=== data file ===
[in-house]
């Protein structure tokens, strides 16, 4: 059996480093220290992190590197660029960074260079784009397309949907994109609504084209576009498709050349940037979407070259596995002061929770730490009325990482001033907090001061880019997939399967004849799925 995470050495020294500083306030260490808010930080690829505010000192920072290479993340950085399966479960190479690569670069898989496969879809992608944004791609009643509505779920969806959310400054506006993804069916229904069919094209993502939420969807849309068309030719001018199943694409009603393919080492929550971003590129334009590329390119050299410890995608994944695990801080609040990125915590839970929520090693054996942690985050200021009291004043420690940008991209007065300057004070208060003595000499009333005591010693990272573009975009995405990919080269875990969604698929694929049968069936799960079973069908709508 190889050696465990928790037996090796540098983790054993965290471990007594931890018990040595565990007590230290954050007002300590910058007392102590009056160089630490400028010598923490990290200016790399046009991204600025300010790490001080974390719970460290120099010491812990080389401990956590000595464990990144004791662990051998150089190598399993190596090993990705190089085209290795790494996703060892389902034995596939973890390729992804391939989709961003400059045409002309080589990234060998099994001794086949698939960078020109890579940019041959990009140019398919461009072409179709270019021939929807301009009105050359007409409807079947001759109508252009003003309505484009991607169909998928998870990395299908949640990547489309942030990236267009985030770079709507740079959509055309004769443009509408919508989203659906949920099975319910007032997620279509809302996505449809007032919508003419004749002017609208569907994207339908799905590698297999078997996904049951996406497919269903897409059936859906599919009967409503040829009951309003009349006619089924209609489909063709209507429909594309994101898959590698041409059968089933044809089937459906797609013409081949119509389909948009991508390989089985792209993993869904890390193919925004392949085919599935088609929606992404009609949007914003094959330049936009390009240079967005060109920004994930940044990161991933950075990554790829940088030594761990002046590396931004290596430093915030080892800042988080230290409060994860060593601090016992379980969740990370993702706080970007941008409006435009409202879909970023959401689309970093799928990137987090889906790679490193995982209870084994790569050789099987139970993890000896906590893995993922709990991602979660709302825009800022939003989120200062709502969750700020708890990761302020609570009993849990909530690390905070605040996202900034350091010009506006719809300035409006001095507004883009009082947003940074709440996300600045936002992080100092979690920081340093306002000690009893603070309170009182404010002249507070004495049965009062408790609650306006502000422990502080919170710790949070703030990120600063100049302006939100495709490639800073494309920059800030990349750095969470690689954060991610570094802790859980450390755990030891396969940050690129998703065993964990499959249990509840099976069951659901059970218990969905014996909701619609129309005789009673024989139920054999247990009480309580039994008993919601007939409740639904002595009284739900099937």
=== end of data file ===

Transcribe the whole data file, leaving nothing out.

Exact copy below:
[in-house]
């Protein structure tokens, strides 16, 4: 059996480093220290992190590197660029960074260079784009397309949907994109609504084209576009498709050349940037979407070259596995002061929770730490009325990482001033907090001061880019997939399967004849799925 995470050495020294500083306030260490808010930080690829505010000192920072290479993340950085399966479960190479690569670069898989496969879809992608944004791609009643509505779920969806959310400054506006993804069916229904069919094209993502939420969807849309068309030719001018199943694409009603393919080492929550971003590129334009590329390119050299410890995608994944695990801080609040990125915590839970929520090693054996942690985050200021009291004043420690940008991209007065300057004070208060003595000499009333005591010693990272573009975009995405990919080269875990969604698929694929049968069936799960079973069908709508 190889050696465990928790037996090796540098983790054993965290471990007594931890018990040595565990007590230290954050007002300590910058007392102590009056160089630490400028010598923490990290200016790399046009991204600025300010790490001080974390719970460290120099010491812990080389401990956590000595464990990144004791662990051998150089190598399993190596090993990705190089085209290795790494996703060892389902034995596939973890390729992804391939989709961003400059045409002309080589990234060998099994001794086949698939960078020109890579940019041959990009140019398919461009072409179709270019021939929807301009009105050359007409409807079947001759109508252009003003309505484009991607169909998928998870990395299908949640990547489309942030990236267009985030770079709507740079959509055309004769443009509408919508989203659906949920099975319910007032997620279509809302996505449809007032919508003419004749002017609208569907994207339908799905590698297999078997996904049951996406497919269903897409059936859906599919009967409503040829009951309003009349006619089924209609489909063709209507429909594309994101898959590698041409059968089933044809089937459906797609013409081949119509389909948009991508390989089985792209993993869904890390193919925004392949085919599935088609929606992404009609949007914003094959330049936009390009240079967005060109920004994930940044990161991933950075990554790829940088030594761990002046590396931004290596430093915030080892800042988080230290409060994860060593601090016992379980969740990370993702706080970007941008409006435009409202879909970023959401689309970093799928990137987090889906790679490193995982209870084994790569050789099987139970993890000896906590893995993922709990991602979660709302825009800022939003989120200062709502969750700020708890990761302020609570009993849990909530690390905070605040996202900034350091010009506006719809300035409006001095507004883009009082947003940074709440996300600045936002992080100092979690920081340093306002000690009893603070309170009182404010002249507070004495049965009062408790609650306006502000422990502080919170710790949070703030990120600063100049302006939100495709490639800073494309920059800030990349750095969470690689954060991610570094802790859980450390755990030891396969940050690129998703065993964990499959249990509840099976069951659901059970218990969905014996909701619609129309005789009673024989139920054999247990009480309580039994008993919601007939409740639904002595009284739900099937």